Kajuan Smith recalled pulling up video of a celebration in Atlanta, and along with it the inspiration he drew from it.
The people on the screen were honoring Juneteenth, or June 19, the holiday commemorating the end of slavery in the United States. And seeing the epic event those people created made him want start to build something himself.
“I was all about the holiday, even back then, but I saw this on YouTube … in Atlanta, they’re not just doing it day of, they have this three-day event,” Smith said. “A big celebration. And it made me think, ok, we’ve got to do this.”
On Sunday, Smith and his fellow event coordinators will host St. Charles Parish’s third annual Juneteenth celebration at the West Bank Bridge Park in Luling. The event will begin at 1 p.m. and is set to run until 5 p.m. Attendance is free.
There will be performances by the Mt. Zion Community Church Choir, Treazure’s Dancing Dolls and BJ So Cole. There will be music throughout set by DJ Up Da Traxx. There will be food and refreshments on hand as well.
Smith, owner of Wolly’s Kitchen in Kenner, held the event last year in Norco. The change in venue to the bridge park, he said, allows for growth this year.
“It gives us the chance to raise even more awareness and get more people involved,” he said. “We’re still recruiting businesses to get involved, too. I want St. Charles Parish to have the biggest Juneteenth celebration there is.”
This year’s event is set to occur on June 19 – last year, the event had to be moved to a later date due to weather-related complications. Even so, there was a strong turnout.
“Man, it was so hot that day,” Smith said. “We were in the heat, but it really turned out to be a great event. We had some real good performers – singers, gospel rappers – and it was really something nice.”
This will be the third Juneteenth event he’s been part of coordinating, and he still fondly remembers the original.
“Three years ago I went on Facebook and said we should start celebrating Juneteenth, and Ms. Amy, Patrice, Tarra Scott and Tyrone Straugter agreed with me,” Smith said. “So, we all did what we had to do to make it happen. Amy and Patrice came with the idea we should do a march, and we had over 100 people who marched from the East Bank Bridge Park to Destrehan Plantation.”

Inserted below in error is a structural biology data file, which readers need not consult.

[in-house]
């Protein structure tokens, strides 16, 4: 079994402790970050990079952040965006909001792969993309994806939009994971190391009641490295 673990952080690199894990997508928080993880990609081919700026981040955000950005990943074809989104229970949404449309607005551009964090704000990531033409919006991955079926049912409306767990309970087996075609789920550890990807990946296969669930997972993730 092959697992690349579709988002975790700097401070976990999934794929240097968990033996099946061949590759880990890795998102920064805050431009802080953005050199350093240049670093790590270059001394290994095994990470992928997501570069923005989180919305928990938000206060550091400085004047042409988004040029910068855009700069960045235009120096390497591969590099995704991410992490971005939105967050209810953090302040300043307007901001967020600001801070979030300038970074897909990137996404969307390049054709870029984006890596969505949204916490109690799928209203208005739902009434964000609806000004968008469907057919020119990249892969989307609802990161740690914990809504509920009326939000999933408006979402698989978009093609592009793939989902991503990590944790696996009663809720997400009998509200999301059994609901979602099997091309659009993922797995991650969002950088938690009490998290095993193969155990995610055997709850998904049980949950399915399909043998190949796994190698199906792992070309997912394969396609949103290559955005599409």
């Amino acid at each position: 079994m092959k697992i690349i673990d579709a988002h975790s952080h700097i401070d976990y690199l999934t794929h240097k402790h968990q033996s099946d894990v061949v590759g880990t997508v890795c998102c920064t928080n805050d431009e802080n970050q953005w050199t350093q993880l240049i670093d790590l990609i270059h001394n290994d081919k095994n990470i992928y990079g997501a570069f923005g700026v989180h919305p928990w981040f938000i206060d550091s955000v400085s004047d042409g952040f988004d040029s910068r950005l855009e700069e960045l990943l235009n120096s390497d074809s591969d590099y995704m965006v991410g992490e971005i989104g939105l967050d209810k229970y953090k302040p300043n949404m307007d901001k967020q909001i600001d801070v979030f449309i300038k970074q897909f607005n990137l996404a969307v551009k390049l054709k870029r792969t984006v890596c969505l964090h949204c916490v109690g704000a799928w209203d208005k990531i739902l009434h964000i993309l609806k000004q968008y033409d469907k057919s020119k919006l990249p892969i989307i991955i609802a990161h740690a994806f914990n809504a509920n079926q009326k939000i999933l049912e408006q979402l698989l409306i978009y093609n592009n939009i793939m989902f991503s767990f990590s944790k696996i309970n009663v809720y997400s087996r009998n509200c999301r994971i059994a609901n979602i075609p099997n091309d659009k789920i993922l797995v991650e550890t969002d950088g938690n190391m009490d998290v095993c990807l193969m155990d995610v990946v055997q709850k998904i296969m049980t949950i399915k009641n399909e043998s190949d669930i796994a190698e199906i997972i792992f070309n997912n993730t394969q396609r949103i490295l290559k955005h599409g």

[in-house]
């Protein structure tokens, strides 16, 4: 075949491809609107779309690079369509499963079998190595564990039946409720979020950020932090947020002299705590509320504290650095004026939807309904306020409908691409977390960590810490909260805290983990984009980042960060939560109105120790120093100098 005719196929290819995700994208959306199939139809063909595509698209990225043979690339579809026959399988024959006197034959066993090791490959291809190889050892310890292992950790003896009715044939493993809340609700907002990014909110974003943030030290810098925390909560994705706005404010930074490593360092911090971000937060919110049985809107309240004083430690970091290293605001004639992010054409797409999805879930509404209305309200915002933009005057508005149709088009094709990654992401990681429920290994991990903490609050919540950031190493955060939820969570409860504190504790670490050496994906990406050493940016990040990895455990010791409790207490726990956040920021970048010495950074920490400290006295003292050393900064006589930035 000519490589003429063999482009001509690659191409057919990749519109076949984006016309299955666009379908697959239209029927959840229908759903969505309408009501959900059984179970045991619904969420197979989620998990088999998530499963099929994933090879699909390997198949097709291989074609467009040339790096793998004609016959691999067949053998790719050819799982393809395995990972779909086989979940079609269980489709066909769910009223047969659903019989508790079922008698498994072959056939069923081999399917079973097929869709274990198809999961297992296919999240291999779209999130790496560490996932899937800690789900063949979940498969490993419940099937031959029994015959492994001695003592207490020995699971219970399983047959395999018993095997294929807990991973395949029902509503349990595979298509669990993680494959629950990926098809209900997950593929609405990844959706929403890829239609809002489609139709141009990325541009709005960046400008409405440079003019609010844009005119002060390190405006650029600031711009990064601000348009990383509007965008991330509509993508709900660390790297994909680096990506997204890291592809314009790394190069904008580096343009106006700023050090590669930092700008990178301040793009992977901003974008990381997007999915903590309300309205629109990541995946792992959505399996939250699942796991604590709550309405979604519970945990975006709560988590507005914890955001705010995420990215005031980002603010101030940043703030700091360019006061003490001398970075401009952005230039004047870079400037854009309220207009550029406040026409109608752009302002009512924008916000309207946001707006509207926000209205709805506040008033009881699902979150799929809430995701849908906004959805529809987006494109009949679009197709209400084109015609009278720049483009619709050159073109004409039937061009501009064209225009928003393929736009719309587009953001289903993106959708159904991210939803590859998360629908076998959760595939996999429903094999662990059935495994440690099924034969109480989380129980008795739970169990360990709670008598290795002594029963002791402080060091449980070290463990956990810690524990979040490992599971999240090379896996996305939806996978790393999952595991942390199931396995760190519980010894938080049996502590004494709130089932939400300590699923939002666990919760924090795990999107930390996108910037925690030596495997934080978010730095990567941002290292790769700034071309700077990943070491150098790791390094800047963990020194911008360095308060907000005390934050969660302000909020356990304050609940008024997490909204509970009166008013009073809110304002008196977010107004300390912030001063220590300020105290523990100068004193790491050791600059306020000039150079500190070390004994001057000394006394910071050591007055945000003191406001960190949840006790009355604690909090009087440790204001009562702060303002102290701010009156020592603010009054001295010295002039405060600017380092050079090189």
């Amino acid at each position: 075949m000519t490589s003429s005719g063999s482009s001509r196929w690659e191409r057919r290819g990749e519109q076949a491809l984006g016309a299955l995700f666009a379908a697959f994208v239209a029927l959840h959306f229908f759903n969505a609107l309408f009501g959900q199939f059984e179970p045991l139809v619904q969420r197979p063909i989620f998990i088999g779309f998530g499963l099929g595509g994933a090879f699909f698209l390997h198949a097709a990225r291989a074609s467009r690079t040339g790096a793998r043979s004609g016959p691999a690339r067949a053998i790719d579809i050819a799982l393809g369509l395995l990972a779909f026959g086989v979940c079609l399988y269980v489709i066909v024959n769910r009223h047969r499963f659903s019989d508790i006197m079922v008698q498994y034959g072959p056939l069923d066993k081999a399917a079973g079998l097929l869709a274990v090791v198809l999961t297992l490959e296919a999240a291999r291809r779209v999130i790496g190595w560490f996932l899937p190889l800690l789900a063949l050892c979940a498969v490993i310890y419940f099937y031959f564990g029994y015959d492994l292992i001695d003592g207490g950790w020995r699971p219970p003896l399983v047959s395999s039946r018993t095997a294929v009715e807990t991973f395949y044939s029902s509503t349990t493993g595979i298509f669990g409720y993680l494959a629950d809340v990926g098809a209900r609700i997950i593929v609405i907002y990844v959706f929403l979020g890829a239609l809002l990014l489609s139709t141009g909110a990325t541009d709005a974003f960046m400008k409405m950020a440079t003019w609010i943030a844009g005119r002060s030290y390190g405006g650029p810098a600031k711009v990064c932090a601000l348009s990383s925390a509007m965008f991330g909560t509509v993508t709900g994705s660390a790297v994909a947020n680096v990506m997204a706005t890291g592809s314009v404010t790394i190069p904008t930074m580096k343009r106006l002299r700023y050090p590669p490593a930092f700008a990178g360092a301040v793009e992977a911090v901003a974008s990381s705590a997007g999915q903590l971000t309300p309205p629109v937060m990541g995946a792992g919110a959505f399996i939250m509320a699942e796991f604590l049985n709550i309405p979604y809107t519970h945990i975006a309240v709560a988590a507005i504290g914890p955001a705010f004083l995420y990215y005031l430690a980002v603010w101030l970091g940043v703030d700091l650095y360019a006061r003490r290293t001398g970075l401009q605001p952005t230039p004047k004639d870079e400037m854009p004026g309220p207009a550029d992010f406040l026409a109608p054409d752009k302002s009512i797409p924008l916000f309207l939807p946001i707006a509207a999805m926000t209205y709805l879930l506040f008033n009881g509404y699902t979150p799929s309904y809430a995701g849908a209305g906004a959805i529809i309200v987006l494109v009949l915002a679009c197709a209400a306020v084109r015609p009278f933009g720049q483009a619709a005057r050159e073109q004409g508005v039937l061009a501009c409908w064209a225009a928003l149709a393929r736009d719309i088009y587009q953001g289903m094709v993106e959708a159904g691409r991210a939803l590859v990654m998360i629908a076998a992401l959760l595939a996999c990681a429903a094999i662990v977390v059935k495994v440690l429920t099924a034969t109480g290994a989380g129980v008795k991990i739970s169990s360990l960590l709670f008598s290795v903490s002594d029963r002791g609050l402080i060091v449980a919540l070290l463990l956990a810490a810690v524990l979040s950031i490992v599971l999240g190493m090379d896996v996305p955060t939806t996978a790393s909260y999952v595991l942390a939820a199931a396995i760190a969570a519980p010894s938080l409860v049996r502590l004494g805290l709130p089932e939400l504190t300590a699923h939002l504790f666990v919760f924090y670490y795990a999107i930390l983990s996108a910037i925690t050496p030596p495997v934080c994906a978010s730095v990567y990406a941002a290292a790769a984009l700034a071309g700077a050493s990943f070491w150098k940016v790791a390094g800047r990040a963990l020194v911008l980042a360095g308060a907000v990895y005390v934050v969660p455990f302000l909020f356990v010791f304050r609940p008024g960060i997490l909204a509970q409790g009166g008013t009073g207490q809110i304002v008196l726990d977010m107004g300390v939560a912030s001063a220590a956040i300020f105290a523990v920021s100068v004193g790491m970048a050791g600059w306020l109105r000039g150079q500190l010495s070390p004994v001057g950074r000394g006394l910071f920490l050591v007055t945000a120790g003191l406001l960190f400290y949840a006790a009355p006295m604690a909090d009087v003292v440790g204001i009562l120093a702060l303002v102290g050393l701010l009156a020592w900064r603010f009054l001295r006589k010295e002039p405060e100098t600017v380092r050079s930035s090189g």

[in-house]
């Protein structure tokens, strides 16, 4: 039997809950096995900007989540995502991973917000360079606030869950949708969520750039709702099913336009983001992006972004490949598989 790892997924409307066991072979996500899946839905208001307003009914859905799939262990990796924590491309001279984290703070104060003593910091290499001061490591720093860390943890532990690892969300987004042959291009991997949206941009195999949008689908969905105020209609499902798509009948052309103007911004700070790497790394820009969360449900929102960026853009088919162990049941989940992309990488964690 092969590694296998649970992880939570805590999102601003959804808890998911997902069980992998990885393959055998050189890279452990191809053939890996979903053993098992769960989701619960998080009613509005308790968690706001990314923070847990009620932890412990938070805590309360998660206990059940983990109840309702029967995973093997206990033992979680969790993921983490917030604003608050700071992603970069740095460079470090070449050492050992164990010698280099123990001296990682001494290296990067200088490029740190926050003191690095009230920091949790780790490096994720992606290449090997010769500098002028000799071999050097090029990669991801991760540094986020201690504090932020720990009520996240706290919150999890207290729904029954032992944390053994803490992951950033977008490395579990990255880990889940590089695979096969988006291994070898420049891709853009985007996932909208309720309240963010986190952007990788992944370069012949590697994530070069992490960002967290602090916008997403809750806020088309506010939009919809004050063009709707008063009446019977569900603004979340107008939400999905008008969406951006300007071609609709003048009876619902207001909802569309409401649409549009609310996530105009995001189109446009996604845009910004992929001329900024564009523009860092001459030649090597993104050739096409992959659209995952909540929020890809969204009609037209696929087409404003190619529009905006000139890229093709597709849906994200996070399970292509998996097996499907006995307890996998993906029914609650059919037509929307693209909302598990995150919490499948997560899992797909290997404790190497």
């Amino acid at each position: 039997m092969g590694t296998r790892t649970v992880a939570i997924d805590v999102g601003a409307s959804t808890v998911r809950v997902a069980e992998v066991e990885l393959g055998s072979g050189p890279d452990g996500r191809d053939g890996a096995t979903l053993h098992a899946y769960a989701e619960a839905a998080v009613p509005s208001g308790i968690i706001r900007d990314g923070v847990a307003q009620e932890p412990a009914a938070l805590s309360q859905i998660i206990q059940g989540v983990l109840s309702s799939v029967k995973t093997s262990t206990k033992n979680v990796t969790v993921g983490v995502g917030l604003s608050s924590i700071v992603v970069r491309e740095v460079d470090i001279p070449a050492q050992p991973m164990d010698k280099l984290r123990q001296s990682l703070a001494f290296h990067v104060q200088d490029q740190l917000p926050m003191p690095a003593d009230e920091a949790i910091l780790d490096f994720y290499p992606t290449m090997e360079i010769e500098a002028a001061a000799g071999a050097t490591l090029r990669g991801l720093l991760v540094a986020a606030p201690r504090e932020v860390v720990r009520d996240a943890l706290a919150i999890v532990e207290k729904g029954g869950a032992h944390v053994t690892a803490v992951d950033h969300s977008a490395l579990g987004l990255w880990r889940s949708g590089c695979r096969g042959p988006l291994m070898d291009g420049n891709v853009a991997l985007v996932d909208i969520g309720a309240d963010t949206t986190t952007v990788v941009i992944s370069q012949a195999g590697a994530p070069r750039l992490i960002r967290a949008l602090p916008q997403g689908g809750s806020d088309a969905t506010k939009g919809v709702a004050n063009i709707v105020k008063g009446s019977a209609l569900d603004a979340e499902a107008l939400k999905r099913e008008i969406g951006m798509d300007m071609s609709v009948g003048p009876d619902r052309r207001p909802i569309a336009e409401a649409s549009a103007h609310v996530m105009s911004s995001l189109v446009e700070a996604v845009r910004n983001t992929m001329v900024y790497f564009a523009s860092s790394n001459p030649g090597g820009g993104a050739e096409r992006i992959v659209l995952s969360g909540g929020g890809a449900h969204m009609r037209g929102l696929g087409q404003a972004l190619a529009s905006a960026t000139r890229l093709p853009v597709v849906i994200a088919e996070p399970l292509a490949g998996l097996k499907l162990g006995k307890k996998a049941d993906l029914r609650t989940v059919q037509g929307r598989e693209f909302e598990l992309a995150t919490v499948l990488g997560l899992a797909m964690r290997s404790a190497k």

“It was amazing. After the march we had a celebration at Bethune park in Norco and it was perfect. We had guest speakers, singers, dancers, great food and amazing people.”
He added Shane Leboy and Desmond Smit among those critical to making the first event a reality.
This year, there will be performances by Yolanda Smith, D Mone, Kandyce Kenner and BJ So Cole.
Guest speakers include Dwayne Lagrange, Laron Byrd, Lewis Logan, Patrice Honor and Reanda Fields.
Smith noted he believes a celebration on a major scale would be fitting in St. Charles Parish. The German Coast Uprising was the largest rebellion of enslaved people in U.S. history. The revolt occurred Jan. 8 – 10, 1811 on the east bank of the Mississippi River in what is now St. John the Baptist, St. Charles and Jefferson parishes. An estimated 200 to 500 slaves, armed mostly with hand tools, participated in the march where they reportedly burned five plantation houses, several sugar houses and crops. A militia was formed that confronted them, resulting in interrogating, executing and decapitating slaves who were captured.
“My goal is to make this holiday a three-day event. Many people in our parish have never heard about the 1811 slave revolt … it was the largest revolt in American history and it took place right here in St Charles Parish,” Smith said.
Juneteenth celebrates the anniversary of June 19, 1865, when Union Army general Gordon Granger made the announcement of General Order No. 3 by proclaiming freedom for slaves in Texas, which was the last state of the Confederacy with institutional slavery, two years after the Emancipation Proclamation was signed. The day is held as the longest-running African American holiday.
Originating in Galveston, Texas, Juneteenth has been celebrated annually on June 19 in various parts of the United States since 1866, at first involving church-centered community gatherings in Texas. On June 17, President Joe Biden signed off on the Juneteenth National Independence Day Act, officially making it a federal holiday. It was the first new federal holiday since Martin Luther King Jr. Day was adopted in 1983.
During the 1960s Civil Rights Movement, these celebrations were eclipsed, but they grew in popularity again in the 1970s with a focus on African American freedom and African-American arts.